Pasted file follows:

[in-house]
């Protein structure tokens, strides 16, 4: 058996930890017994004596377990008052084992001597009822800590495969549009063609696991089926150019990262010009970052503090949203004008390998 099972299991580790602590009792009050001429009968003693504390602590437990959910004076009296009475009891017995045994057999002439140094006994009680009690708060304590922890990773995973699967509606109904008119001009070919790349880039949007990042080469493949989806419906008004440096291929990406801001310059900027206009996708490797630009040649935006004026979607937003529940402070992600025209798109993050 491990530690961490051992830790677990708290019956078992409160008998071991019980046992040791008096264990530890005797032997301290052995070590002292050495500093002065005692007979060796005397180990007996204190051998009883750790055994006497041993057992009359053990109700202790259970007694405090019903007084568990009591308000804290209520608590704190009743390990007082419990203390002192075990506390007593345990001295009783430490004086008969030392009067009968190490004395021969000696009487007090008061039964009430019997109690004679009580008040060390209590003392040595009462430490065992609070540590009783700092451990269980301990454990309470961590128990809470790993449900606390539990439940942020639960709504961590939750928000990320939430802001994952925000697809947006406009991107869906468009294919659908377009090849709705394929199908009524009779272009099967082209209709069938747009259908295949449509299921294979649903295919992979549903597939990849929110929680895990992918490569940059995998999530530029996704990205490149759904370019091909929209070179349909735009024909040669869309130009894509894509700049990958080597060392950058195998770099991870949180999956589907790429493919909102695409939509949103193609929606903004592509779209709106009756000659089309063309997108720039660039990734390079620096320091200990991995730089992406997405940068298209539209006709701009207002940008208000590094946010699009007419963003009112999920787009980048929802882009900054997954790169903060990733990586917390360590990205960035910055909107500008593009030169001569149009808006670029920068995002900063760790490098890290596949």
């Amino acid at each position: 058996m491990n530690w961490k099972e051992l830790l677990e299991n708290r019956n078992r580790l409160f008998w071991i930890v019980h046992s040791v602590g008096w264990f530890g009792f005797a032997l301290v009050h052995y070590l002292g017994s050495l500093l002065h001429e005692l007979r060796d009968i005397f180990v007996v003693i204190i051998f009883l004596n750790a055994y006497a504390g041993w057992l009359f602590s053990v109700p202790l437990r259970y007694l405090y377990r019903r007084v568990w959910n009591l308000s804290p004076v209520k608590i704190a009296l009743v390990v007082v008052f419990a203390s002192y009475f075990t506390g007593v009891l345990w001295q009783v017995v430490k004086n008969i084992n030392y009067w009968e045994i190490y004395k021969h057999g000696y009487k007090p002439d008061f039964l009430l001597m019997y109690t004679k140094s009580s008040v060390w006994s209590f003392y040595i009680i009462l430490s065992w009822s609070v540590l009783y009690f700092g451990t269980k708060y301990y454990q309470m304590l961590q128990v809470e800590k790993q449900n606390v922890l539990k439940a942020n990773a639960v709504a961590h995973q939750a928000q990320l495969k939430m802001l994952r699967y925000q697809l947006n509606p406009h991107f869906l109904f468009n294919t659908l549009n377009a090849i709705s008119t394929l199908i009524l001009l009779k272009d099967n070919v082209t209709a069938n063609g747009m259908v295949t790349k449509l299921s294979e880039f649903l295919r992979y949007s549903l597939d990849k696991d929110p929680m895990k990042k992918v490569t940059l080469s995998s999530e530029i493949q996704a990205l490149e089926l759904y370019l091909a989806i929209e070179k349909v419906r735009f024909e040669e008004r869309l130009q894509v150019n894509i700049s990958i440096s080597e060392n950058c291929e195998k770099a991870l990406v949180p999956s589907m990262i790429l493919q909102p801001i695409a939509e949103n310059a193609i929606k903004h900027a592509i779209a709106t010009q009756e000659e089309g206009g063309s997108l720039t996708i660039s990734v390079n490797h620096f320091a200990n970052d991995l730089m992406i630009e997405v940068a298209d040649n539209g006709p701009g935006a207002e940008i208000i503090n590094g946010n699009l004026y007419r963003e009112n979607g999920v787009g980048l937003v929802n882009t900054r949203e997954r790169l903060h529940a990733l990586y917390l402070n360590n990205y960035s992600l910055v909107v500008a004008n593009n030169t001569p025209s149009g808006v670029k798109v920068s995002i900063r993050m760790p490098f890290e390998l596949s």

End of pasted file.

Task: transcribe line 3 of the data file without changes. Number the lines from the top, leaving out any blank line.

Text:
């Amino acid at each position: 058996m491990n530690w961490k099972e051992l830790l677990e299991n708290r019956n078992r580790l409160f008998w071991i930890v019980h046992s040791v602590g008096w264990f530890g009792f005797a032997l301290v009050h052995y070590l002292g017994s050495l500093l002065h001429e005692l007979r060796d009968i005397f180990v007996v003693i204190i051998f009883l004596n750790a055994y006497a504390g041993w057992l009359f602590s053990v109700p202790l437990r259970y007694l405090y377990r019903r007084v568990w959910n009591l308000s804290p004076v209520k608590i704190a009296l009743v390990v007082v008052f419990a203390s002192y009475f075990t506390g007593v009891l345990w001295q009783v017995v430490k004086n008969i084992n030392y009067w009968e045994i190490y004395k021969h057999g000696y009487k007090p002439d008061f039964l009430l001597m019997y109690t004679k140094s009580s008040v060390w006994s209590f003392y040595i009680i009462l430490s065992w009822s609070v540590l009783y009690f700092g451990t269980k708060y301990y454990q309470m304590l961590q128990v809470e800590k790993q449900n606390v922890l539990k439940a942020n990773a639960v709504a961590h995973q939750a928000q990320l495969k939430m802001l994952r699967y925000q697809l947006n509606p406009h991107f869906l109904f468009n294919t659908l549009n377009a090849i709705s008119t394929l199908i009524l001009l009779k272009d099967n070919v082209t209709a069938n063609g747009m259908v295949t790349k449509l299921s294979e880039f649903l295919r992979y949007s549903l597939d990849k696991d929110p929680m895990k990042k992918v490569t940059l080469s995998s999530e530029i493949q996704a990205l490149e089926l759904y370019l091909a989806i929209e070179k349909v419906r735009f024909e040669e008004r869309l130009q894509v150019n894509i700049s990958i440096s080597e060392n950058c291929e195998k770099a991870l990406v949180p999956s589907m990262i790429l493919q909102p801001i695409a939509e949103n310059a193609i929606k903004h900027a592509i779209a709106t010009q009756e000659e089309g206009g063309s997108l720039t996708i660039s990734v390079n490797h620096f320091a200990n970052d991995l730089m992406i630009e997405v940068a298209d040649n539209g006709p701009g935006a207002e940008i208000i503090n590094g946010n699009l004026y007419r963003e009112n979607g999920v787009g980048l937003v929802n882009t900054r949203e997954r790169l903060h529940a990733l990586y917390l402070n360590n990205y960035s992600l910055v909107v500008a004008n593009n030169t001569p025209s149009g808006v670029k798109v920068s995002i900063r993050m760790p490098f890290e390998l596949s």